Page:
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Foie Gras, Escargot a la Bourguignonne and Cervelle de Canut

 

Cervelle de Canut with fresh greens
and potatoes, walnuts sprinkled on top

ALTHOUGH most of us use the broad French Cuisine tag and description to describe French food, most French dishes are actually region-based and thus depending on where you are actually located.

Here are three dishes/ delicacies I encountered in my recent trip to France.

For years, the 11th and 12 arrondissements municipaux, the City of Paris which is divided into 22 administrative districts, this two formerly quiet, working class neighborhoods in eastern Paris, have been the preferred location for the French capital’s best young chefs.

Unfortunately, I had to skip two important gastronomic invitations—the Parisian 3-Michelin stars Ledoyen and the oldest restaurant in Paris Au Vieux Paris— to visit Lourdes and experience a more profound peace not felt before.

After an overnight stay and copious prayers for family and friends and a quick dip into the cold healing waters of Lourdes we boarded a high speed train back to Paris arriving at 7 in the evening.

In the evening I had plenty of time instead to relish and enjoy well-liked culinary pleasures before embarking on my planned journey to some French medieval towns.

I did not waste time, but from my hotel I walked towards Montmarte in the heart of the neighborhood within the 18th arrondissement. Even at night the most important structure, Basilique du Sacre Coeur, a minor basilica dedicated to the Sacred Heart of Jesus, built during 1870 and consecrated only in 1919 was beaming with people, I guess, mostly tourists.

I took the funiculaire and from the street level it took me around 1 minute and 30 seconds to reach the top, as an option instead of climbing the more than 300 steps towards the white-domed basilica. Upon reaching the top one should be able to see a 360-degree unobstructed view of the City of Paris and, yes, a beautiful sight of the Eiffel below.

I did go in the basilica and prayed a bit inside, and as I was getting hungry I thought of Pablo Picasso, Vincent van Gogh, Modigliani and the founder of Cubism—Barque and a whole crowd of impoverished writers perhaps dinning at one of the many restos before heading down towards the Moulin Rouge.

Next thing I found myself sitting at one of the tables of Au Clairon des Chasseurs and for the first time I took an order of my first French foie gras! Though it’s the best place to watch street artists painting and liten to music while catching a glimpse of the background of the Basilica, its not the best place to eat.

A popular and well-known delicacy in French cuisine, its flavor can be described as rich, buttery and delicate, unlike that of ordinary duck liver.

After eating a few bites I must admit I felt a little giddy, light-headed even. I thought I might have inevitably increased my triglycerides after eating more than 100 grams of my order, which must be equivalent to 150 mg of pure cholesterol! I asked for a baguette and some pepper as this is the classic way to eat it, and perhaps I thought it might somehow neutralize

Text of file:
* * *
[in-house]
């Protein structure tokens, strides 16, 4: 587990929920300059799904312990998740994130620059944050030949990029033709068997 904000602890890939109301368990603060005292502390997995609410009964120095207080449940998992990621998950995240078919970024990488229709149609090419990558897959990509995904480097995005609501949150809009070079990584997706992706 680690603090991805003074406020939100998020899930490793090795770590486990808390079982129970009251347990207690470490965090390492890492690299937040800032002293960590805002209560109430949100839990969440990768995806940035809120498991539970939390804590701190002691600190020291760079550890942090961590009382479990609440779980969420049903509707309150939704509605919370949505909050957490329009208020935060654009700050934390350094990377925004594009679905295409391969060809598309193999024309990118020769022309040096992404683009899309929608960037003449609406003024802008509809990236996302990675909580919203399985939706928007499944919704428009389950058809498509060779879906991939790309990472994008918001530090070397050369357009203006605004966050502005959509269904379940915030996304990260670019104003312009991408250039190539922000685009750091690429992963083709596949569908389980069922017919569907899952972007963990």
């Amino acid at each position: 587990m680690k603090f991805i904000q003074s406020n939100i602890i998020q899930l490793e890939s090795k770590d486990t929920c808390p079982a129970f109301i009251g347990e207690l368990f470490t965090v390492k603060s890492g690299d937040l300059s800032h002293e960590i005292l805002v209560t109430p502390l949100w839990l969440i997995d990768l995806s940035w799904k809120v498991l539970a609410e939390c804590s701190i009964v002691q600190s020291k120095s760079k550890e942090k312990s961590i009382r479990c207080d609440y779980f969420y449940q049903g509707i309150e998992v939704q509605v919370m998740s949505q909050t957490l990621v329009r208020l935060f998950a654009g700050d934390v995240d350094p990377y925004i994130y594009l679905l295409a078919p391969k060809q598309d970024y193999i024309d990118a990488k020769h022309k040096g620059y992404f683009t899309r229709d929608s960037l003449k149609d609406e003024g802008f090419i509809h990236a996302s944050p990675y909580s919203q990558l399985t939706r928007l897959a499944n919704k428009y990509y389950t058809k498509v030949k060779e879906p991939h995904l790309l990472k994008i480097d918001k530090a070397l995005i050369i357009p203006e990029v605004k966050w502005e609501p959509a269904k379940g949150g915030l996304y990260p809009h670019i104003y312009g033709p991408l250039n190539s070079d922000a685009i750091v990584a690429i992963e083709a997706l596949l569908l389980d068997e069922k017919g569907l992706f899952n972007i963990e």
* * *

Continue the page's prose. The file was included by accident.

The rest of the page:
the high cholesterol content thereof.

Or perhaps my tenuous thoughts about gavage while eating, that is the process of force-feeding the ducks with corn using a feeding tube to fatten its liver came rushing into my consciousness. I did keep my thoughts to myself though and tried to reasonably enjoy my foie gras. The plate of foie gras canard came with some red candid and sweetened vegetable on the side.

I was being sensual, in my tongue, of course to nourish my hungry stomach but adventurous as well, as the time of eating was making alive the act of engaging ourselves into the culture of the land.

On next the day I left for the Burgundy region to the north-central France, to a 15th century medieval village of Noyers-sur-Serien. About two hours from Paris by bus I reached the scenic la cité médiévale de Noyers-sur-Serein, dubbed as among the most beautiful villages in France. Many of its old narrow pavements and squares are made of granite and limestone retaining many of its original character.

Beaune, the center of the wine industry was next after Noyers. It was almost lunch when I reached town, so it was imperative to look for a place to have lunch.

My tourist guide recommended that I eat escargot for lunch here. In no time I found the famed Brasserie Le Carnot and ordered immediately the Entrée Chaudes from their menu, of not six but douze escargots! 12 snails, that is! Baked in butter, lots of butter and garlic sauce. Snails are low-fat, rich in protein and a good source of essential vitamins and minerals, especially Vit E and phosphorus.

Land snails are large terrestrial mollusk, air-breathing pulmonate gastropods of the Helicidae family (Helix, pomatia, Helix aspersa and Helix lucorum), similar to our takyong (Helicostyla daphinis) of Borbon. (One can have this specialty by reservation at Sialo in Cebu.)

Finally before leaving France on my way to Geneva– Lyons, on this last French city, I savored on canut, a word distinctive of Lyons, which dates back to the 19th century. This dish is a base of fromage blanc and seasoned with country herbs and shallots and salt. My canut was sided with fresh greens and baked potatoes. A generous serving of bread was also served. This delicacy was a favorite of silk workers of those times in Lyons working on Jacquard looms. Lamb brain then used to be the food for the rich, but for the poor workers, this was their brain food, the only food they can afford to buy, thus cervelle de canut, literally, “silk worker’s brain.”

TAGS: France, French cuisine, Paris
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